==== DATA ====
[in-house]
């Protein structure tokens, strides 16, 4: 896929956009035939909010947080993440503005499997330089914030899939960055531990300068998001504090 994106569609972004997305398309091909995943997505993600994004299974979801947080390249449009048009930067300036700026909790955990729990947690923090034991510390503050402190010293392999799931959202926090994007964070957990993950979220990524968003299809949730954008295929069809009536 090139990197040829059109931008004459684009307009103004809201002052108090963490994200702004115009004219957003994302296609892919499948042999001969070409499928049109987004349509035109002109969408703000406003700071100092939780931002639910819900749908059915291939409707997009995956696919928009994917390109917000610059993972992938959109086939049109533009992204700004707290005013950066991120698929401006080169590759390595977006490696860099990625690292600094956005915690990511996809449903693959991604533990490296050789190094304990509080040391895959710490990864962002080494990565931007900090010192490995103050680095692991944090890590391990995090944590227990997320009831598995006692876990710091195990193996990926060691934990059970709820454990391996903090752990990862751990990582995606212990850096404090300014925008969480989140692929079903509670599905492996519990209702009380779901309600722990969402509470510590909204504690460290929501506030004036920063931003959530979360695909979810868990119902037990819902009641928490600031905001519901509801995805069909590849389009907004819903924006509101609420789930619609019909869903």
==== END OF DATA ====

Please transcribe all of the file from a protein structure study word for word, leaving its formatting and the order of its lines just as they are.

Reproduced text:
[in-house]
């Protein structure tokens, strides 16, 4: 896929956009035939909010947080993440503005499997330089914030899939960055531990300068998001504090 994106569609972004997305398309091909995943997505993600994004299974979801947080390249449009048009930067300036700026909790955990729990947690923090034991510390503050402190010293392999799931959202926090994007964070957990993950979220990524968003299809949730954008295929069809009536 090139990197040829059109931008004459684009307009103004809201002052108090963490994200702004115009004219957003994302296609892919499948042999001969070409499928049109987004349509035109002109969408703000406003700071100092939780931002639910819900749908059915291939409707997009995956696919928009994917390109917000610059993972992938959109086939049109533009992204700004707290005013950066991120698929401006080169590759390595977006490696860099990625690292600094956005915690990511996809449903693959991604533990490296050789190094304990509080040391895959710490990864962002080494990565931007900090010192490995103050680095692991944090890590391990995090944590227990997320009831598995006692876990710091195990193996990926060691934990059970709820454990391996903090752990990862751990990582995606212990850096404090300014925008969480989140692929079903509670599905492996519990209702009380779901309600722990969402509470510590909204504690460290929501506030004036920063931003959530979360695909979810868990119902037990819902009641928490600031905001519901509801995805069909590849389009907004819903924006509101609420789930619609019909869903």